And Al, I join Monaghan in offering my sypathies as well, I couldn't imagine in a million years how painful this ordeal must have been for you and your family to endure.

If I remember from the end of this article, there is now a "sanity hearing" concerning the defendant. If he is found to be "judicially insane" (as opposed to clinicaly insane), it will mean commitment to Vacaville state Hospital until he is judged to be "legally sane."

However, he'll still have to serve out the remainder of his sentence. A diagnosis of "mental illness" is NOT a "Get Out Of Jail Free" card. Regardless of your sanity state at the time of the homicide, you will do the time. Just the place you will serve your sentence will differ.

And more likely than not, his "insanity" plea will be rejected.

Game over--yet nobody wins!

--LPR

The story is factual, and accurate.

Yes, I know the father was in the courtroom most days, taking his own notes. I thought a long time about whether it is appropriate to publicly disagree with the grieving father, (has he suffered enough for ten fathers for ten lifetimes?) but in the end it is important to defend the story.

Misstated facts? It is common for witnesses’ testimony to be contradictory, and even wrong. For instance, I looked up the court records of when Moe bailed out of jail, instead of relying on the memory of drug-addict-felons testifying five years later. I did go with the testimony of an FBI agent who said which banks were robbed on February 1 of 2005, instead of Jaws’ recollection.

The name of the victim has been published many, many times since she was first reported “missing” in 2005. The names of some persons were changed because attorneys tell me it is hard to get witnesses to testify, and hiding true names would be helpful. ( I saw these people in court, so I know their appearance has changed, since their photos were taken at the time of their arrests.)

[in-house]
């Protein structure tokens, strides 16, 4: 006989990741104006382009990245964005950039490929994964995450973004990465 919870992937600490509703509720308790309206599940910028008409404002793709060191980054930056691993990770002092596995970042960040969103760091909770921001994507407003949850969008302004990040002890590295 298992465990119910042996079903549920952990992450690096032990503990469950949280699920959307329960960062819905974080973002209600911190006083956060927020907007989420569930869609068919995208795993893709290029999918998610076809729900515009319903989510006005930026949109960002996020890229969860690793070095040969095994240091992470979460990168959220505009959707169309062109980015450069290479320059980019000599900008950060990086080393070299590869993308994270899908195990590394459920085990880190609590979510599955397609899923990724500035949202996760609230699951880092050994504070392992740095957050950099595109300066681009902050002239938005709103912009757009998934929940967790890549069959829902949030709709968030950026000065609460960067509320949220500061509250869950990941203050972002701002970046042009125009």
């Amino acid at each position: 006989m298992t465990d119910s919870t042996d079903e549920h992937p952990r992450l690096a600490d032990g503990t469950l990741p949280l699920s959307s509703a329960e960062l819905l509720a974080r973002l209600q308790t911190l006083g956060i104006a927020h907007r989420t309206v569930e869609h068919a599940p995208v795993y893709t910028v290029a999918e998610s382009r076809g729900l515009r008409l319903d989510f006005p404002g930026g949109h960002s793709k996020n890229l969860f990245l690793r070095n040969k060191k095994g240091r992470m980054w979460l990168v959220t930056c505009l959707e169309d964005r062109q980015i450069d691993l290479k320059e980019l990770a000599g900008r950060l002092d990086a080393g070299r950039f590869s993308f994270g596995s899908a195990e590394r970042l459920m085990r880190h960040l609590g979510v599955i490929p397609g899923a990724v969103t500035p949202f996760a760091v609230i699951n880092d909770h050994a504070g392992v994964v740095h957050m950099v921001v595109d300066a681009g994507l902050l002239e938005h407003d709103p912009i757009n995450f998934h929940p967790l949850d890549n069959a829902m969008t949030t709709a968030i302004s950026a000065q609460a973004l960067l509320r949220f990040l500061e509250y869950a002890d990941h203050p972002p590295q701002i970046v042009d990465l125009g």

Who can disagree that law enforcement never gets enough credit? Respectfully, Eva Knott

Dear Ms Knotts, This person Joaquin Martinez was being held at the Vista Jail and last Wednesday, 2 days before his court date to determine if he was insane, he stabbed my son, another inmate at Vista Jail. My son was in administrative segregation, in a cell by himself, when joaquin martinez entered his cell (SOMEHOW) and stabbed him 3 times. We are having it investigated, someone had to have let him in my son's cell. He was called, "Jack the ripper" by the other inmates. My son had filed greivances against him because he was "crazy and scary". Well Wednesday he proved himself very dangerous. He is in solitary now, my son is in the Medical unit at the Downtown S.D. Jail. He is safe now. Please feel free to contact me for more info. Mom of victim.

This person Joaquin Martinez was being held at the Vista Jail and last Wednesday, 2 days before his court date to determine if he was insane, he stabbed my son, another inmate at Vista Jail.

Get a lawyer and sue the Sheriff's Dept/San Diego County.

They are under a duty and obligation to make sure the jails are SAFE. It's not like an inmate can leave and go to a more safe and secure location.

No excuse for allowing a violent inmate to be in the general population when they are on notice of the inmates ongoing violence.

Contact Mary Prevost, she just won a big $$$ jury trial over sheriff misconduct.

I am rereading this and I cannot believe this happened. It seemed that she suffered for a while dying slowly and then that monster came back and smuthered her! What my husband did and how he explained was just horrible. I cannot help but cry.